Companies Matter Faster

Fred Wilson’s post on “Counting the Hits” led me to William Mougayar’s list of the universe of companies valued at more than $250 million. What I’d really like to see is some data on the *time* it took those companies to achieve those valuations. A chart that plots the time to achieve a $250 million valuation against months from founding parameterized by the year of founding would be quite telling. My guess is that the cohort of companies founded in 2009 and later have been able to achieve that valuation at a faster clip than their peers founded earlier.

I have a thesis that companies matter faster than they ever have in the past. Whatsapp, Instagram, Nest, Snapchat, Oculus, Tumblr and others achieved significant exits after being around for about 5 years or less. Several others have achieved large valuations in their “youth” via funding rounds as well. It doesn’t seem like this phenomenon is limited to lightning in a bottle consumer startups either. Similar trends are occurring on the enterprise side as well.

These companies may be the outliers, but they’re also the ones having an outsized impact on the industry. This has big implications for VCs and corporates alike. When the ability to disrupt an industry happens at a faster rate, you need to engage earlier in the startup lifecycle. This is one reason more corporate VCs and innovation groups are getting involved at the seed stage. Successful startups seem to be growing up faster and faster. And like promising athletes, they seem to be turning “pro” and asserting themselves on the biggest stages at younger and younger ages.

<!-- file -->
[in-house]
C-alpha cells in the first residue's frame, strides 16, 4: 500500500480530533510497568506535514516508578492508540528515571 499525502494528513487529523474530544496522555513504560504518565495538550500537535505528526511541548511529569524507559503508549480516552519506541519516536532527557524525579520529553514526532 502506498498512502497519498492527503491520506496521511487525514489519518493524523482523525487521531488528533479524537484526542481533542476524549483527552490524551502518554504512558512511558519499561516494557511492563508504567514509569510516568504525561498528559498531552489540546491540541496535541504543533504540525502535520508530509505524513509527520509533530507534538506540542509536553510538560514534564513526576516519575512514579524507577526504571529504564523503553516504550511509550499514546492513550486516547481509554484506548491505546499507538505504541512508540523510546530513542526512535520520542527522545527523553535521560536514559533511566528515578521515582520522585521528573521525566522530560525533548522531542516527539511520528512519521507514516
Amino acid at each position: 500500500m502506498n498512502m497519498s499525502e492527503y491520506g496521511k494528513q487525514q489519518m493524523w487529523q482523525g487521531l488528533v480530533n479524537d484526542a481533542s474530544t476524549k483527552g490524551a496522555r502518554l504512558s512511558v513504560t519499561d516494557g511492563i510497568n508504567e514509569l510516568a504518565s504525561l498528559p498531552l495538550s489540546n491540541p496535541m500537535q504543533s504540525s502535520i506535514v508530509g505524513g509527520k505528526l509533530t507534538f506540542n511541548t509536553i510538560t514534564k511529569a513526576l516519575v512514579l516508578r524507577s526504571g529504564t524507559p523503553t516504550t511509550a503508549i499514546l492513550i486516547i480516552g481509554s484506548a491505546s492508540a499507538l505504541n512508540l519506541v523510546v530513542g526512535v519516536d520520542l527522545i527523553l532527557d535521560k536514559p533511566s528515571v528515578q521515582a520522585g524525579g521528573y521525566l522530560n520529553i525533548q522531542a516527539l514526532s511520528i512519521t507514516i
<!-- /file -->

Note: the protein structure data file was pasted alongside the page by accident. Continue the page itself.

Right to Win

When thinking about new initiatives, lots of big companies talk about needing the “right to win.” I’ve never been a fan of using this entitlement definition of ‘right’ when talking about new market entry.

Yes, companies need to make sure they have the ‘right’ assets and resources to win — meaning the “most favorable or desired” assets and resources to service the opportunity. What they don’t need is the “moral or legal entitlement” to win.

This current age is characterized by a decided disrespect for rights of way. The future yields for no one. Google becomes a car company. Amazon becomes a media company. Nike becomes a technology company. Companies must not wait to till they feel they have the right to win. In this environment, you’re only right if you win.

The future isn’t made by those you feel entitled. It’s made by those you feel empowered to try.